Many expats moved to Spain and the Canary Islands at a time when borrowing money from Spanish banks was a relatively simple and straightforward affair. Obtaining a mortgage in Spain, often through the developers of new build properties, and usually at a very good rate of interest, was something that many expats took advantage of. In addition, credit cards, often with very high credit limits, suddenly became freely available in Spain. Unlike the UK, the credit card phenomenon was a relatively new innovation in Spain, but was an opportunity grasped with enthusiasm by both Spanish and expats alike.
As we all know, it is now payback time. Funds are no longer as freely available as they once were and Spanish banks continue to tighten their rules, often without notifying their customers. One of the consequences of this new fiscal tightening has been the impact upon credit cards issued by banks. Previously, as in the UK, credit cards in Spain were issued on the basis of a credit check, as well as checking the customer’s account history. However, from a number of emails that I have received recently, it appears that a new dimension has been added to guarantee that the debt will eventually be repaid to the bank.
It appears that many Spanish banks now link credit cards issued to any deposits that are made with the bank by their customers. For those who are fortunate enough to have savings this will have little effect, until they attempt to withdraw their savings. It seems that such customers will have their request for withdrawal of funds blocked until they have repaid their credit cards and other loans made by the bank in full. Only then will the deposit be released. From the bank’s point of view, this may seem a sensible move. However, for those customers who urgently have need of funds saved for emergencies, such as health issues, this can cause considerable delays, inconvenience and added stress.
I recently heard from one couple that had to return to the UK urgently because of illness. They had a mortgage and a credit card with their Spanish bank and their payments were fully up to date; indeed, they had been responsible and model customers of the bank for many years. Unfortunately, they also maintained all of their savings, which were not insignificant, with the same bank. However, when they attempted to withdraw some of their funds, their request was rejected. After visiting the bank and discussing their problem, they were told that their deposits were held as security and that they would have to repay all of their mortgage loan and their credit card before their savings could be released. When I met the couple concerned, they were distraught and appeared to be ‘trapped’ in a situation whereby they could not afford to return to the UK, as they no longer had readily available funds.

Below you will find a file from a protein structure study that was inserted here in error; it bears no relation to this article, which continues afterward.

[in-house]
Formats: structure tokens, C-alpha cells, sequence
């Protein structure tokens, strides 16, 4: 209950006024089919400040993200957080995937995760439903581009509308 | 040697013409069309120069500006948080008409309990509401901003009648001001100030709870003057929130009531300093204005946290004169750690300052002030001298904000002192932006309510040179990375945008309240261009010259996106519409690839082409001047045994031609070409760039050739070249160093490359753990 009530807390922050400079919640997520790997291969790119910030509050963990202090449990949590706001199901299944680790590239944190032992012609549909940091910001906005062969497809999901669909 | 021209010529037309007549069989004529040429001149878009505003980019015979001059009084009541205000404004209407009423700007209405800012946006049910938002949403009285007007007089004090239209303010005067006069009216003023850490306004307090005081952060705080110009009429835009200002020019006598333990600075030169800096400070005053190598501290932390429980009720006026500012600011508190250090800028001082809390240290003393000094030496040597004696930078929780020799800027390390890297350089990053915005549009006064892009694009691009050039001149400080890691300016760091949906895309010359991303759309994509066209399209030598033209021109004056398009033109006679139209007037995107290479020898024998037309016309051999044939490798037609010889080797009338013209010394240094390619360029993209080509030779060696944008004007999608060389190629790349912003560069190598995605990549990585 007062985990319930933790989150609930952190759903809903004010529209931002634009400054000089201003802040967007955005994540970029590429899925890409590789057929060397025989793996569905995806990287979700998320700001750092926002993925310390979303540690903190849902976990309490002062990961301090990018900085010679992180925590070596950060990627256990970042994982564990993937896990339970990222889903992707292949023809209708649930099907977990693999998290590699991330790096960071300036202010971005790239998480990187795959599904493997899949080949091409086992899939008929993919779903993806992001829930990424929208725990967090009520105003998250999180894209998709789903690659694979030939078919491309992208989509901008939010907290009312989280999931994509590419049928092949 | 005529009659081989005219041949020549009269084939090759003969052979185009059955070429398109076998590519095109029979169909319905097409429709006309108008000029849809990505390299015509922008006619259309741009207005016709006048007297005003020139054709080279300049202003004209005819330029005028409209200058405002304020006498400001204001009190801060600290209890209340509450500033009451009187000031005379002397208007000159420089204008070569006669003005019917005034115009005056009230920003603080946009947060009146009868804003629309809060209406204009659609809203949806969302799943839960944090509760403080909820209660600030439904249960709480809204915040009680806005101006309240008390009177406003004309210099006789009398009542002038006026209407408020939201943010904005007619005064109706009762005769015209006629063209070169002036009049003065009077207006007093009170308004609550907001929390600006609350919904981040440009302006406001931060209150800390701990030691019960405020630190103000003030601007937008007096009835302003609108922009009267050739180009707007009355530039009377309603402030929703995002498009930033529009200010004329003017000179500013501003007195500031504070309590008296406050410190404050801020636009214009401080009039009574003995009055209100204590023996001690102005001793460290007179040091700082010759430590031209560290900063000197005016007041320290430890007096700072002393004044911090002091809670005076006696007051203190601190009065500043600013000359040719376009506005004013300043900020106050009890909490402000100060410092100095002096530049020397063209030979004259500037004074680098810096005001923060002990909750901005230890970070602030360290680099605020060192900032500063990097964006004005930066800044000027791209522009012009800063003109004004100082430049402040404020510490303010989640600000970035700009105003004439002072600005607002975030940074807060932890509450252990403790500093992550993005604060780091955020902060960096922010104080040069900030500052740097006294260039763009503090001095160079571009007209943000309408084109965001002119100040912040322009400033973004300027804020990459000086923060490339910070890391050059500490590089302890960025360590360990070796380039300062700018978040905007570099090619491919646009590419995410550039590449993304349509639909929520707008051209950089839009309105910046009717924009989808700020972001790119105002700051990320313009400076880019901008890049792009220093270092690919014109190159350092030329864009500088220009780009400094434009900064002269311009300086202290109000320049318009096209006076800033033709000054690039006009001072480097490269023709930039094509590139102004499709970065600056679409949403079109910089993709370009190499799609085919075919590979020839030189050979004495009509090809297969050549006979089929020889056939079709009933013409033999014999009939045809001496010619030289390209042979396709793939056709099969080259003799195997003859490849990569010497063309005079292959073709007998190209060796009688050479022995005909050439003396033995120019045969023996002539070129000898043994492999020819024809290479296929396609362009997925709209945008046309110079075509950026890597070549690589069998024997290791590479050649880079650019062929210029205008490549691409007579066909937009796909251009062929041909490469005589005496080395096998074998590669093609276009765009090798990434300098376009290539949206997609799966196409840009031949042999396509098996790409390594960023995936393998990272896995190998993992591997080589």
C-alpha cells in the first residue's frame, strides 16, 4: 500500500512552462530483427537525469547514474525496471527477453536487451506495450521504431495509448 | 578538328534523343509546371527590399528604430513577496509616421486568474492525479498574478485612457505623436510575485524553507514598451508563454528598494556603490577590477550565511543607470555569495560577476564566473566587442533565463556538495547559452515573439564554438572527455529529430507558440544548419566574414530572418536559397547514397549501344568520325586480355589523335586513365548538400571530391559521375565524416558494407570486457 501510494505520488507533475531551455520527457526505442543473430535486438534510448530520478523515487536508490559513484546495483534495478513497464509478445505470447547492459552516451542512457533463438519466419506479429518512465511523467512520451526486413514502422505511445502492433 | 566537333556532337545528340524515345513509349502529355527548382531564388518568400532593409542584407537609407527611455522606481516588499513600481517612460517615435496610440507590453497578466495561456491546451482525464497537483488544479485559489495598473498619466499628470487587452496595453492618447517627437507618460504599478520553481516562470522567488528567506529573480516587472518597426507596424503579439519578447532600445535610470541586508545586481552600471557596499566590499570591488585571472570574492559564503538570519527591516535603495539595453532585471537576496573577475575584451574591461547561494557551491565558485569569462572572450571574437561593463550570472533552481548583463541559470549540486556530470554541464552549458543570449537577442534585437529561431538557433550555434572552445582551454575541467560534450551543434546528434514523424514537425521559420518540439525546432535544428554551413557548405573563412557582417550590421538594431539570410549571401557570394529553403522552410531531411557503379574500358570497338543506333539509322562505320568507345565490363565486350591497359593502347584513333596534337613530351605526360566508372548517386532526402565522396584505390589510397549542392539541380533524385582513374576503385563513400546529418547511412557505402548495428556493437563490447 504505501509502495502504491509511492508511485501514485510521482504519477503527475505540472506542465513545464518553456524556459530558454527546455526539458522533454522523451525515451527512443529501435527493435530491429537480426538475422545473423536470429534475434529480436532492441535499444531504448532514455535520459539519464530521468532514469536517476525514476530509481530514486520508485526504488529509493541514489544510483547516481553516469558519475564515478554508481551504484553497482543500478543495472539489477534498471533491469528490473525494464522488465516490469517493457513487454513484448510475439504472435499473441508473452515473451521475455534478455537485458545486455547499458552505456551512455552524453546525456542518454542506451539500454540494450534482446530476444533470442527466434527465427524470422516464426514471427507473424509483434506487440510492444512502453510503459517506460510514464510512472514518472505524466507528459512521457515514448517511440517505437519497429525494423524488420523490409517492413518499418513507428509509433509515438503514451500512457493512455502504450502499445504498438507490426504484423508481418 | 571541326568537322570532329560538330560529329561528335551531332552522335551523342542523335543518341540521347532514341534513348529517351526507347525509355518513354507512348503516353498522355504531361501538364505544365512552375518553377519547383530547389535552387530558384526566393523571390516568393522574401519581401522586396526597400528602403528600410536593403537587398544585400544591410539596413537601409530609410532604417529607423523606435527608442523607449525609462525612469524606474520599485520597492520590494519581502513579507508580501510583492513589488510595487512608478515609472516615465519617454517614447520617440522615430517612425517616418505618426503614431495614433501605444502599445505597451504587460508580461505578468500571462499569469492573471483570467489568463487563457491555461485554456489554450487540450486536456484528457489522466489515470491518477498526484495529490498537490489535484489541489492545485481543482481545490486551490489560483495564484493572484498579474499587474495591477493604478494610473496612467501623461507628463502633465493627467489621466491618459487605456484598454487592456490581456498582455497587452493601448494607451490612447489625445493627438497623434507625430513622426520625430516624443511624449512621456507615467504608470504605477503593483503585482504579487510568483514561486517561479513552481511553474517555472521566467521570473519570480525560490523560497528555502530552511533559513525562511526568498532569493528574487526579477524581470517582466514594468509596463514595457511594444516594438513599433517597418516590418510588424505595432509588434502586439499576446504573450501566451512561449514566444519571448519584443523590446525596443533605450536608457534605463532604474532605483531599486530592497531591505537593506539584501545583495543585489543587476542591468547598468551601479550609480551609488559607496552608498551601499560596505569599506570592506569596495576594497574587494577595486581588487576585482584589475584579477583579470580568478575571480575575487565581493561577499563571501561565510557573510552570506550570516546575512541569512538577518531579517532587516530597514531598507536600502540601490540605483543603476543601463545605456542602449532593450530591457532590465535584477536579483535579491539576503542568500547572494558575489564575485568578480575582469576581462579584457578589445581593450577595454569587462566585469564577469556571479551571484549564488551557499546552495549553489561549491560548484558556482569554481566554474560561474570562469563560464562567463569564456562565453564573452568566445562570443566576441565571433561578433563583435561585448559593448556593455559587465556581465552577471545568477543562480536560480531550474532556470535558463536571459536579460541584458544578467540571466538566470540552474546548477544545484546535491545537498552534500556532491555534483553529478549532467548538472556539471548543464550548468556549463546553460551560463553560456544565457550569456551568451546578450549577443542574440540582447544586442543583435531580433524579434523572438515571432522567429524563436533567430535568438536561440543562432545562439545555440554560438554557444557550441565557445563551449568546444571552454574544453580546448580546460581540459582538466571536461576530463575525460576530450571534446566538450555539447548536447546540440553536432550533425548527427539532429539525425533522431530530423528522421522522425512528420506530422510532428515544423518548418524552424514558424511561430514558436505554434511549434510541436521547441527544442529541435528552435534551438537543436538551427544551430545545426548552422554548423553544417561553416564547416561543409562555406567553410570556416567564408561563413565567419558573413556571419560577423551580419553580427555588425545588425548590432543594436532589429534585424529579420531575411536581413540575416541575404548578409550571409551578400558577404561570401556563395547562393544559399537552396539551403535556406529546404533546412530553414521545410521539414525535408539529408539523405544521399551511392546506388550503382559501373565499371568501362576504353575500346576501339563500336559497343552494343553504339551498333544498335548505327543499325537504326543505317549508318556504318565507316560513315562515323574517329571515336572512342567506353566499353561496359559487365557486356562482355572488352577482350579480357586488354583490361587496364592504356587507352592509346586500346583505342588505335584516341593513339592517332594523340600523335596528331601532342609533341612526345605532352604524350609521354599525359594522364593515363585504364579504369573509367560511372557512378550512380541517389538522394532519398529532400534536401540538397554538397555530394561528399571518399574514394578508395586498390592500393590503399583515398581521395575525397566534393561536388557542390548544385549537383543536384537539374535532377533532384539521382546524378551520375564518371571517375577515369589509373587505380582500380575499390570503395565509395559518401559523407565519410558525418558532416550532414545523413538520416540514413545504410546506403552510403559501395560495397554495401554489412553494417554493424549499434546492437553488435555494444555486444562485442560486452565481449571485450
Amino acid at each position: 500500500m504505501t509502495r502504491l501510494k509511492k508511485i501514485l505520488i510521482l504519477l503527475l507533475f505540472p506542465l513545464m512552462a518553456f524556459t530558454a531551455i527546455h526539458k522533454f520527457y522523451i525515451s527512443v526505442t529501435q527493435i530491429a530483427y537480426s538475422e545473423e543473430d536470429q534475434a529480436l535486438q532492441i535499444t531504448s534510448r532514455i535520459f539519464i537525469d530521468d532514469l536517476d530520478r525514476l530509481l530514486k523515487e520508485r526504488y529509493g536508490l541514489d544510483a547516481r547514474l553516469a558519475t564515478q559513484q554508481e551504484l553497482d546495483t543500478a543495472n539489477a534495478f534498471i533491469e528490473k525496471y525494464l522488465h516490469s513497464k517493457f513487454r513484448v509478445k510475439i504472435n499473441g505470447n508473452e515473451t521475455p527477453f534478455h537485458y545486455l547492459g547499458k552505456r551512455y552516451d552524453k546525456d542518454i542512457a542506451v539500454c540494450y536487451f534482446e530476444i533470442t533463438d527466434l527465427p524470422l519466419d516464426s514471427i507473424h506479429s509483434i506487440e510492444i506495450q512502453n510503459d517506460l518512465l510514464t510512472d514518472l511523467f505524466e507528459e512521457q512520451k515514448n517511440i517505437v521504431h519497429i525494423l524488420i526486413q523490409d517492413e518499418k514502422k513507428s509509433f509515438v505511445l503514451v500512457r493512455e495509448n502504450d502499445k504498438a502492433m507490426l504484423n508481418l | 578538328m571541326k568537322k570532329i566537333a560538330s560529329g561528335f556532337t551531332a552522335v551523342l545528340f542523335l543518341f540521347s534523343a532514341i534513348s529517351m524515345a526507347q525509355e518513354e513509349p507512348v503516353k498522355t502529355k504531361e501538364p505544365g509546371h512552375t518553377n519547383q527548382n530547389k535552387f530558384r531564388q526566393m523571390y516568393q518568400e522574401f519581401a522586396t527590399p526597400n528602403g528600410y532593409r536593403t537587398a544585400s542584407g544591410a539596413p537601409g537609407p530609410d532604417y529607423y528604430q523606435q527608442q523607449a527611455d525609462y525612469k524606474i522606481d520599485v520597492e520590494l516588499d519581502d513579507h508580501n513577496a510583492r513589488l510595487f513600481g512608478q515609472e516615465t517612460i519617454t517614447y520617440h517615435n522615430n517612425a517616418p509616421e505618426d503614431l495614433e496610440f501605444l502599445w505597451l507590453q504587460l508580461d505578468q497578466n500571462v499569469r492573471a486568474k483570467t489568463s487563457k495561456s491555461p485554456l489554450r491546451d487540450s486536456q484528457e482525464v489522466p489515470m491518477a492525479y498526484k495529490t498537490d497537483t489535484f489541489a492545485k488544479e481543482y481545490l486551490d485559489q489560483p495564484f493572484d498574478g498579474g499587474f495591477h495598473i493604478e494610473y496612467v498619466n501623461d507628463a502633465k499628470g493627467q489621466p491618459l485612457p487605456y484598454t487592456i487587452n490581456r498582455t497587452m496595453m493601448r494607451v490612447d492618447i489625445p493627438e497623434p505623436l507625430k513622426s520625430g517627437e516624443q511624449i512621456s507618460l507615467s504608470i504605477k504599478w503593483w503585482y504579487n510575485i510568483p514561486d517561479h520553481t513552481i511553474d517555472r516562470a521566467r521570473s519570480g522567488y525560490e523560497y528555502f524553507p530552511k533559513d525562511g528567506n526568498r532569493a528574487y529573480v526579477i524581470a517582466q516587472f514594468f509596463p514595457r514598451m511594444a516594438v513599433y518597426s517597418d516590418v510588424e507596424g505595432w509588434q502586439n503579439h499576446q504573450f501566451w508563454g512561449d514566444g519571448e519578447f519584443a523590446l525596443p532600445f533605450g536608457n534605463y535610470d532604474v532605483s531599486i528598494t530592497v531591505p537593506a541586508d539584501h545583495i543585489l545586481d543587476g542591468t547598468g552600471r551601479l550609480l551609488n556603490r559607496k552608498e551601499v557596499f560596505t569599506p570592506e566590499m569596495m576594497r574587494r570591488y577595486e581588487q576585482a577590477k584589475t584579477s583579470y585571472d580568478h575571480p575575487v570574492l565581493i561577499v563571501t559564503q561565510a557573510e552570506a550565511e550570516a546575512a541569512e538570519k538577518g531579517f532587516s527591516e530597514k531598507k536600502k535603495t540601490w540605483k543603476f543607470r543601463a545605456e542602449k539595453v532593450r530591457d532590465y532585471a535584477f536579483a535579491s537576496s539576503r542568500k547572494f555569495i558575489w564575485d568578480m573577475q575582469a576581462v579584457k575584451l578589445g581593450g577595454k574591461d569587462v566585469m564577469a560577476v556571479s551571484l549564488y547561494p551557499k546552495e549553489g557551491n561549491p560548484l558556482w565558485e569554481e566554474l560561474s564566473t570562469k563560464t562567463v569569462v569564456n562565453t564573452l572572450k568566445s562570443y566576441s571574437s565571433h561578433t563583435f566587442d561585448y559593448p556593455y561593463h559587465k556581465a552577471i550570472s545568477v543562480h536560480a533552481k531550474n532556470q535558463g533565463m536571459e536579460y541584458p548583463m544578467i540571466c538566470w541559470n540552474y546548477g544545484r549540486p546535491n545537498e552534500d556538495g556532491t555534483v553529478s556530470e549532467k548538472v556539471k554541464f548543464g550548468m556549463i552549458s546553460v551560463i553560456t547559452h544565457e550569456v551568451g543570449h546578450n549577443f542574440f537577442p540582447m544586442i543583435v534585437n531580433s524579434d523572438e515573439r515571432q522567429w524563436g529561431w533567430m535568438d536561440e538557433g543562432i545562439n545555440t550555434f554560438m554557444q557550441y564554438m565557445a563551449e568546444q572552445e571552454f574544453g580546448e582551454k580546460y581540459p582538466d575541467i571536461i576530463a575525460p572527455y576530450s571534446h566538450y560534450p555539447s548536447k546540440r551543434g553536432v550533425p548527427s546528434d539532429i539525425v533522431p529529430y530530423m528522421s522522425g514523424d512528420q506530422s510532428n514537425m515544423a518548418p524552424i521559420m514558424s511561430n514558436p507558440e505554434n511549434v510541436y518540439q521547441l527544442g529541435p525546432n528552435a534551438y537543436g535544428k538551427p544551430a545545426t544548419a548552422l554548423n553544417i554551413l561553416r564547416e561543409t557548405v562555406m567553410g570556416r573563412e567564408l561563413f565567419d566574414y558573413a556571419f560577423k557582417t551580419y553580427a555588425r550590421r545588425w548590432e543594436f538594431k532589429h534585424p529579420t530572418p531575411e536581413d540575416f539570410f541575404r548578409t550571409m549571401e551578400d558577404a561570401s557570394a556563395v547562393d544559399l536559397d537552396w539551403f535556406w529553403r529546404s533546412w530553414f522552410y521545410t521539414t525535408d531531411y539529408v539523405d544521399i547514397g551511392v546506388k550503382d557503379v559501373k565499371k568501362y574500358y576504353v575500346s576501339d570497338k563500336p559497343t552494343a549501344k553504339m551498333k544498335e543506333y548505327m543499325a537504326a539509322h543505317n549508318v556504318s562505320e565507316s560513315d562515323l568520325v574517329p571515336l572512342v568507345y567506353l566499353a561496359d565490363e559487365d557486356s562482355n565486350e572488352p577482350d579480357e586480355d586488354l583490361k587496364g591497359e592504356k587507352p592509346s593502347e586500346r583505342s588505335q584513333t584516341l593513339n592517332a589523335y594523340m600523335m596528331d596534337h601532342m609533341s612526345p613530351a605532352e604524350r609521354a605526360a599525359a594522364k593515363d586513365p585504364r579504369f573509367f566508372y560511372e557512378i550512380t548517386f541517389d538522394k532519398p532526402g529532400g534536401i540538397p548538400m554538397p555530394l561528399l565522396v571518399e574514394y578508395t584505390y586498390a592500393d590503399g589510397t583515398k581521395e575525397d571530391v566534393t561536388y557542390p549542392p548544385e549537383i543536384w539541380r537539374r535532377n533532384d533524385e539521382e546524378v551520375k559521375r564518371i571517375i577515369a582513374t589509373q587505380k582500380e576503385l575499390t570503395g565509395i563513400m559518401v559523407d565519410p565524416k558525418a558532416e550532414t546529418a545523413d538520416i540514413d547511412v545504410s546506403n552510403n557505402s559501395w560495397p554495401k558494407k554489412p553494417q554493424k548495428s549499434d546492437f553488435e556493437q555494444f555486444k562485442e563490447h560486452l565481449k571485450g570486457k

This is not the first time that I have heard similar stories, although this was the one with the most serious implications for the couple concerned. Most expats that I have spoken to are unaware of the current linkage between bank deposits and credit cards, and I suspect that this is a change in the ‘terms and conditions’ that have been applied during the banking crisis. All banks operate slightly differently and it may be wise to check the current situation with your own bank.
The moral of this story is clear. If you are fortunate enough to have funds deposited with a Spanish bank, make sure it is not with the same bank where you have a mortgage, credit card or a personal loan. Experts also suggest that it is wise to maintain a percentage of your funds in the UK – just in case. As the old adage says, ‘Don’t put all your eggs in one Spanish basket’.